• I also have some plans for the large closet that will be addressed later, including moving of the towel rack to make room for a large piece of art.
  • The shower curtain (see reflection in mirror) will stay as it's fun for a family bathroom.

Photo 1,2,3,4

We'll be tackling this project over the next couple of weeks. Our challenge is the noise level next to the kids bedrooms, we have limited time slots to work on this project. Fingers crossed that we can check this off our list for 2011!

Tuesday, December 6, 2011

DIY Custom Wreath


My front door has four small square windows that are set in a rectangular fashion offset to the right. Hanging a round wreath on this door has looked less than perfect the last two years.

I saw a round 'snowball wreath' a couple months back on pinterest and thought it would be a perfect idea to adapt to a square wreath surrounding our windows perfectly.


First, I purchased three sizes of styrofoam craft balls. These can be found at the Dollarstore or Michaels. I also got a pack of glue dots to avoid messy drippy glue while wrapping the styrofoam. I got four types of wool at Michaels and a knitting store.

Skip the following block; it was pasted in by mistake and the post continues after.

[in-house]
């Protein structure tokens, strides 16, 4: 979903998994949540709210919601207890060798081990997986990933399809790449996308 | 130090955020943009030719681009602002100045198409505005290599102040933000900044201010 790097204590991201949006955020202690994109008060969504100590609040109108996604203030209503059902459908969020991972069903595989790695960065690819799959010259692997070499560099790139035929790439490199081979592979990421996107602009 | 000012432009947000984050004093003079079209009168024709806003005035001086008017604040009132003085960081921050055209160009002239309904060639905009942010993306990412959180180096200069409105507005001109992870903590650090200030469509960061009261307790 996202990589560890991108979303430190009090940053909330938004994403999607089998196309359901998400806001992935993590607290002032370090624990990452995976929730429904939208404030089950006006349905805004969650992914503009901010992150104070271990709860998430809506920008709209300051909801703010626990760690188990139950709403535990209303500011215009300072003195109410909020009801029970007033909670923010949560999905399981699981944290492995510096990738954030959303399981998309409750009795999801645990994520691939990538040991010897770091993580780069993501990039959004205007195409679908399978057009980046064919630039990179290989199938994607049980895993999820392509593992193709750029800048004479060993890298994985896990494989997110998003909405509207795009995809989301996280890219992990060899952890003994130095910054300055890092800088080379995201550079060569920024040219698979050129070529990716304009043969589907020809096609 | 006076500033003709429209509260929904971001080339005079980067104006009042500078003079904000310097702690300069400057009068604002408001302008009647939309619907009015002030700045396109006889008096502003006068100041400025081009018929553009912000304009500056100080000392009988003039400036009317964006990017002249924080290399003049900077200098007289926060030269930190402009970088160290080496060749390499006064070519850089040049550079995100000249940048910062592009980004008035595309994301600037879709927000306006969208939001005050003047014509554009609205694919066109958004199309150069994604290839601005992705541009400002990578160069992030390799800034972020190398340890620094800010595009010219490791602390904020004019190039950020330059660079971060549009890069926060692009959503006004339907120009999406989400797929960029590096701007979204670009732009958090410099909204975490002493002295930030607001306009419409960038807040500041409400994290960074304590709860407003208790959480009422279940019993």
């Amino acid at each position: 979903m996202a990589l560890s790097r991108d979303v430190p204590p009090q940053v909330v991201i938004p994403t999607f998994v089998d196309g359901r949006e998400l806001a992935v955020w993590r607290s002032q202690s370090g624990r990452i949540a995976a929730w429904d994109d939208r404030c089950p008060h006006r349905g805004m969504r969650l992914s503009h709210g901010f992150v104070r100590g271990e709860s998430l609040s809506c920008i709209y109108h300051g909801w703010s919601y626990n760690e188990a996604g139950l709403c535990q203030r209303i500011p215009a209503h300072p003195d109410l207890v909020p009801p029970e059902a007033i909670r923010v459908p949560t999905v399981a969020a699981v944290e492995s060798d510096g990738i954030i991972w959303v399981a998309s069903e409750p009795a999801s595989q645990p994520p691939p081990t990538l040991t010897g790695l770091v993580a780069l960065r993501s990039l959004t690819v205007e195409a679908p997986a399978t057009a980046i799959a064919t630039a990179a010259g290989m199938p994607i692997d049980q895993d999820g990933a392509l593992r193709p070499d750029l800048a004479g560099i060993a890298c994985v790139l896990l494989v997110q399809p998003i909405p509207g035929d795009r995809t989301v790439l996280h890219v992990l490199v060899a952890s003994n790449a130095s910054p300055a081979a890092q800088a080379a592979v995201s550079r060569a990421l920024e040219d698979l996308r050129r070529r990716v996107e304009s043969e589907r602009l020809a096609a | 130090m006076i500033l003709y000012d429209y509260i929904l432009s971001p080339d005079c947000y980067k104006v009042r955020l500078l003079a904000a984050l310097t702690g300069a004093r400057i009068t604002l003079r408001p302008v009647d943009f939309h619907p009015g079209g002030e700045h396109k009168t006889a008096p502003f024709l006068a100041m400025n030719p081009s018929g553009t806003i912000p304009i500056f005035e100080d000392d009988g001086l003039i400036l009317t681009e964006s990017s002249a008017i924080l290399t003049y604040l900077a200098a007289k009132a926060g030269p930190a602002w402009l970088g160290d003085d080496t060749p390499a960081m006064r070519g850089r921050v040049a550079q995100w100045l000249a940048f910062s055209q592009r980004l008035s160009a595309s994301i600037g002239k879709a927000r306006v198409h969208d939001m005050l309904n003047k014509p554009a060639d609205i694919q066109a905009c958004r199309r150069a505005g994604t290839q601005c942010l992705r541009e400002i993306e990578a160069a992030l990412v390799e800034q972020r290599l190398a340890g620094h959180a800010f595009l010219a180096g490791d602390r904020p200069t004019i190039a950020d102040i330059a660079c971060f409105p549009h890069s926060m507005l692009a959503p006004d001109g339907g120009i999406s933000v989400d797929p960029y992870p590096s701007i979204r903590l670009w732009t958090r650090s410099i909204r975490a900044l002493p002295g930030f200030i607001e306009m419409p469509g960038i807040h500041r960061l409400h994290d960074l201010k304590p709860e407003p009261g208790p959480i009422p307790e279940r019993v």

I spent two evenings in front of the TV wrapping the foam balls with wool using glue dots to keep the wool put. My first balls looked cone shaped until I got the hang of it and managed to get them circular. While I was doing that, hubby measured the window opening and cut a frame from leftover wood. He then painted it a dark colour to blend into the door. If you are planning on a round version of this you can just purchase a wreath shape at Michaels for a couple of dollars.

Next I searched through my ornaments and grabbed a couple cheap ones that matched the colour scheme of the wool balls. I warmed up the hot glue gun and arranged the wool balls one by one, adding the ornaments last for a bit of sparkle. Being round objects you need quite a bit of glue for everything to stay put. This took no more than an hour. The next day we attached the wreath to the door - perfect custom fit!

In hindsight I would replace the black wool with silver wool (which I had trouble finding) because the black blends into the door a little too much - but all in all I'm pretty happy with how this turned out - 3 evenings of my time and about $25 in supplies.

Linked to Beach Cottage Linky Party